Scrambling to react to the Ottoman threat, Ivan mobilised his forces and succeeded in pushing back raider forces that attacked the towns of Cetinjow in Zeta and Djordjevaro in Hum.  He personally led the force that vanquished the Hum raid.   Fortunately for Ivan, Kara Mustafa was impatient and impetuous; he had already begun to move the bulk of his army up the Danube and did not bother to ever send more than a small force against Syldavia.  Nevertheless, not knowing Ottoman dispositions, Ivan kept his forces, their nerves taught with dread, on guard. 

The Venetians were not idle in this time and did much to add to the tension of the moment.  In great anxiety himself over the Ottoman offensive, the Doge sent emissaries to attempt to coerce the Syldavians and Ragusia into vassalage once again as a means of better controlling the Balkan frontier and Balkan military forces (the Venetian army was not so very strong).  In opening a front on the Ottoman’s western flank in the Balkans, the Doge hoped to deflect some of the force moving against the Imperium and to create opportunities for re-conquest in the Mediterranean islands at the same time.  Messengers brought the Doge’s stern admonishment to join in the fight against the Ottomans under Venetian leadership to King Ivan and the Ragusian governing council even as Ottoman troops were being amassed on the Bordurian frontier.  Being entirely aware of the weakness of Dbrnouk’s defences, and informed by their spies of another impending raid into Travunia and Ragusia from over the St. Mihailo Pass, the Venetians ultimately took the initiative themselves and landed an improvised force of mercenaries, Oultramarinos, a light cavalry squadron and some artillery (including a few siege cannons) north of Dbrnouk, with the intention of seizing the city when the bulk of its troops were engaged with the Bordurian/Ottoman raiding party. 

A Ragusian man with Dbrnouk in the background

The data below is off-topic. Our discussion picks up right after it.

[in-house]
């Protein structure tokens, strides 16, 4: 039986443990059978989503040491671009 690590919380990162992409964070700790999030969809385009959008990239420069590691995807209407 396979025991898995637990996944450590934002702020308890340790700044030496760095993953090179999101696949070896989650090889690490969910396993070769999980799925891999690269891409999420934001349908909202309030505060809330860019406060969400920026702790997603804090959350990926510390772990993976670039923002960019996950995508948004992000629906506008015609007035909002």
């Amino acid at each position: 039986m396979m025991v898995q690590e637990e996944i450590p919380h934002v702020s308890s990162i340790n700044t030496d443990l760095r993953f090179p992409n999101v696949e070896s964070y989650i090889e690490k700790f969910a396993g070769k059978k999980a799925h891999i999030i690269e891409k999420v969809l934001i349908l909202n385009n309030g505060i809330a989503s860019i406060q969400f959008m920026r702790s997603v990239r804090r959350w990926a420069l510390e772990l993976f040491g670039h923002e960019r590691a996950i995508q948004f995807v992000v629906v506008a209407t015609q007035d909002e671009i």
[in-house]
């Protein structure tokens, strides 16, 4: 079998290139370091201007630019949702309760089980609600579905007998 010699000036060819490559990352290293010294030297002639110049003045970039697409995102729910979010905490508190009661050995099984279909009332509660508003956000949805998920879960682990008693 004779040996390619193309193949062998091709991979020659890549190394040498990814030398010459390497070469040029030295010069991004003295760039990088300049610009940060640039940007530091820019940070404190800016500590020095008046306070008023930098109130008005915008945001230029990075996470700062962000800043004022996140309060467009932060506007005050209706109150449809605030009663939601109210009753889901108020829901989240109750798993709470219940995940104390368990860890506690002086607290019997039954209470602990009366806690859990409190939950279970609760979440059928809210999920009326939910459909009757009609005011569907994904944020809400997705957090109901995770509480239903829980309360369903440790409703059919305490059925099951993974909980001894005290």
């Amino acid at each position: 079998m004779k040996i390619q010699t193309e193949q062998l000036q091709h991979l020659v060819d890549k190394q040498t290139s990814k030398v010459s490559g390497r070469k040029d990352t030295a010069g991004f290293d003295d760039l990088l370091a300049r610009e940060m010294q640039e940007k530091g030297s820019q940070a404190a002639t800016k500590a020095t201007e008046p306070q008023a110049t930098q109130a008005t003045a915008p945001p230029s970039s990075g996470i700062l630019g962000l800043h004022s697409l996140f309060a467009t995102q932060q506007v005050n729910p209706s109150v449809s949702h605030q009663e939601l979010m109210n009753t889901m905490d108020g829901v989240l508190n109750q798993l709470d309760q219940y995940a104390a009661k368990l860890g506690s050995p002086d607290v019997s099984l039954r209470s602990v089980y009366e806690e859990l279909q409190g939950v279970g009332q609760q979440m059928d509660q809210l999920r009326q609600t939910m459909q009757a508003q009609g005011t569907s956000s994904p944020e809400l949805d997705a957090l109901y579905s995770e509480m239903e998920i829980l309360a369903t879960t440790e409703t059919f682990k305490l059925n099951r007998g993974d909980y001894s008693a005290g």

Ragusia had plenty of its own spies, however, and knew of the Venetian plan of annexation.  The leader of the Ragusian ruling council, Nikolai Marcusj, was a very crafty fellow and hurriedly mobilised his own forces (largely militia) and proposed an emergency meeting to King Ivan, who was in nearby Hum province, having just repulsed the first Bordurian raid near Djordjevaro. Marcusj met with King Ivan near the border village of Gladinajur.  There, Marcusj proposed a joint defence in the short term (ostensibly against the Ottomans) and a political union, where Ragusia would re-join the Syldavian kingdom as a semi-autonomous province legally subject to the King but retaining its traditional laws and quasi-Republican government.  King Ivan was astonished by the proposal but eagerly agreed (hardly needing any encouragement by his ministers who seemed well-informed of the proposal and rather too quickly produced papers legalising the union…).   Returning to Dbrnouk with the Ragusian dignitaries and detachments of Ragusian and Syldavian troops, King Ivan and Marcusj intercepted the Venetian force.  The political officer in charge of the army was more than vexed to learn of the de facto fusion of the two petty states; to overrun tiny and friendless Ragusia was one thing but an attempt to annex a Syldavian territory through naked force would be outright war on a country Venice hoped to steer back into its fold and one with mutual allies with Venice (the Imperium).  Even if it was a small and weak state, war with Syldavia would be a pure gain for the Ottomans and a significant problem for Venetian strategy to keep the Ottomans out of the Adriatic.  The Venetian officer was a prudent man, he abandoned the planned move on Dbrnouk and to save face when challenged to explain the presence of his own force, he had to concede to join the conjoint Syldavian-Ragusian expedition against the Ottoman raiding parties in Travunia.  In this venture, the Venetian troops played a useful role (in one key skirmish, their siege artillery was used to effect against a fortified position, forcing the Ottomans to leave the field), before departing.  Nikolai Marcusj went to bed a happy man, having more than trebled overnight the number of troops defending Ragusia and in having repelled one weak Ottoman threat and one a very significant Venetian threat through a diplomatic coup de main that changed little for Ragusian political reality.  And what delicious irony to have had that Venetian army in the field technically in the defence of Ragusia!  King Ivan was also extremely pleased, for he had expanded his kingdom by recovering a long-lost territory without a shot fired, and gained a major city and a port.  The port was significant for the trade and revenues it would bring, even if it was not well-connected to Syldavia’s heartland or rivers.  In Venice, the unfortunate office in charge of the aborted mission had to explain to the glowering Doge that he had at least forced Syldavia and Ragusia into the war squarely against the Ottomans.  And elsewhere, in Szhod, Kara Mustafa put his plans of conquest into motion...